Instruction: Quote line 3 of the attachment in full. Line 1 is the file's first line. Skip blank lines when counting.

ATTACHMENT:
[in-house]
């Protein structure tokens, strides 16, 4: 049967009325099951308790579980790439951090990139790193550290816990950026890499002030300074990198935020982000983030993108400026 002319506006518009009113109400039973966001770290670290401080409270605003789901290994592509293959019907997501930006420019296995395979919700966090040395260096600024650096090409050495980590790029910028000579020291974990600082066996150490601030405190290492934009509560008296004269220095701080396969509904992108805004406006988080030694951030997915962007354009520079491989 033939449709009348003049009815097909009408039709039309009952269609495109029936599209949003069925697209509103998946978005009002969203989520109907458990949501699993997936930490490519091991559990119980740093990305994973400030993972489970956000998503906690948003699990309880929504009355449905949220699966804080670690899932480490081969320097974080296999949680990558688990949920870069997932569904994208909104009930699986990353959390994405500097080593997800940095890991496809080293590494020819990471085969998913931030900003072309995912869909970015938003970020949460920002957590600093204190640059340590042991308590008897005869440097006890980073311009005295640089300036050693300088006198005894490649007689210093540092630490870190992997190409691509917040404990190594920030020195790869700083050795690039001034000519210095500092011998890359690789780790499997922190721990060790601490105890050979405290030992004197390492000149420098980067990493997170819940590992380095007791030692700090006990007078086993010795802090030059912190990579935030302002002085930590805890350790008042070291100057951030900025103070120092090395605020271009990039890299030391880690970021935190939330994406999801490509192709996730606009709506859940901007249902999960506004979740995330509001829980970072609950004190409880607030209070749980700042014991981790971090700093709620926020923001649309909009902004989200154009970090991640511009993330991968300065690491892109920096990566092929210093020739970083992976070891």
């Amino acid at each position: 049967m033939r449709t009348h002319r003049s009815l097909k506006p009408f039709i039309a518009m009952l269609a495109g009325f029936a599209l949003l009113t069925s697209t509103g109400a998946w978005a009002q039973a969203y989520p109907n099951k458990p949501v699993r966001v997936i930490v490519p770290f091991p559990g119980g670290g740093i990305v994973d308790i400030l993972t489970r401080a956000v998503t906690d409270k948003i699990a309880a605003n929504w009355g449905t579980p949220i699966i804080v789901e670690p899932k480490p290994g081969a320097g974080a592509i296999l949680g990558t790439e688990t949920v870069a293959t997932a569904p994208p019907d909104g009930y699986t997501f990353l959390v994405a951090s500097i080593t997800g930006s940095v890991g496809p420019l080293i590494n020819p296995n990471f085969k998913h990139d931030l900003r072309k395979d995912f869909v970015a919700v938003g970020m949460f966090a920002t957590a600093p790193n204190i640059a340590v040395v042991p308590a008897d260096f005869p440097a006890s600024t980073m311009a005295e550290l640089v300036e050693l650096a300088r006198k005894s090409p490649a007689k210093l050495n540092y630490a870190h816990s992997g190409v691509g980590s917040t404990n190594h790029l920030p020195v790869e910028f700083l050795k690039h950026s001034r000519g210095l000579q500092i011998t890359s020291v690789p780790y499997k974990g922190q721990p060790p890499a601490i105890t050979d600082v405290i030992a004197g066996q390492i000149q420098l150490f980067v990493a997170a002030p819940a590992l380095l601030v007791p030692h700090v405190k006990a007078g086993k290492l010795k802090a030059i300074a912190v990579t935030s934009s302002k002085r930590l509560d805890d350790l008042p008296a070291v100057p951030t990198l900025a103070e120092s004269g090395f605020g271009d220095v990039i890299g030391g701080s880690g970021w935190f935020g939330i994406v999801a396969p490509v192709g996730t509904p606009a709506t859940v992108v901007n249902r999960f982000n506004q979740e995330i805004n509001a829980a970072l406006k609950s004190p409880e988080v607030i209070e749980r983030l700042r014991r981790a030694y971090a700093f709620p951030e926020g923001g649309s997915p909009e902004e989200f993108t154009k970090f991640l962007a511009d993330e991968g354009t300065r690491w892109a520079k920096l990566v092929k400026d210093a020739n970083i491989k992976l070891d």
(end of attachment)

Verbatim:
């Amino acid at each position: 049967m033939r449709t009348h002319r003049s009815l097909k506006p009408f039709i039309a518009m009952l269609a495109g009325f029936a599209l949003l009113t069925s697209t509103g109400a998946w978005a009002q039973a969203y989520p109907n099951k458990p949501v699993r966001v997936i930490v490519p770290f091991p559990g119980g670290g740093i990305v994973d308790i400030l993972t489970r401080a956000v998503t906690d409270k948003i699990a309880a605003n929504w009355g449905t579980p949220i699966i804080v789901e670690p899932k480490p290994g081969a320097g974080a592509i296999l949680g990558t790439e688990t949920v870069a293959t997932a569904p994208p019907d909104g009930y699986t997501f990353l959390v994405a951090s500097i080593t997800g930006s940095v890991g496809p420019l080293i590494n020819p296995n990471f085969k998913h990139d931030l900003r072309k395979d995912f869909v970015a919700v938003g970020m949460f966090a920002t957590a600093p790193n204190i640059a340590v040395v042991p308590a008897d260096f005869p440097a006890s600024t980073m311009a005295e550290l640089v300036e050693l650096a300088r006198k005894s090409p490649a007689k210093l050495n540092y630490a870190h816990s992997g190409v691509g980590s917040t404990n190594h790029l920030p020195v790869e910028f700083l050795k690039h950026s001034r000519g210095l000579q500092i011998t890359s020291v690789p780790y499997k974990g922190q721990p060790p890499a601490i105890t050979d600082v405290i030992a004197g066996q390492i000149q420098l150490f980067v990493a997170a002030p819940a590992l380095l601030v007791p030692h700090v405190k006990a007078g086993k290492l010795k802090a030059i300074a912190v990579t935030s934009s302002k002085r930590l509560d805890d350790l008042p008296a070291v100057p951030t990198l900025a103070e120092s004269g090395f605020g271009d220095v990039i890299g030391g701080s880690g970021w935190f935020g939330i994406v999801a396969p490509v192709g996730t509904p606009a709506t859940v992108v901007n249902r999960f982000n506004q979740e995330i805004n509001a829980a970072l406006k609950s004190p409880e988080v607030i209070e749980r983030l700042r014991r981790a030694y971090a700093f709620p951030e926020g923001g649309s997915p909009e902004e989200f993108t154009k970090f991640l962007a511009d993330e991968g354009t300065r690491w892109a520079k920096l990566v092929k400026d210093a020739n970083i491989k992976l070891d």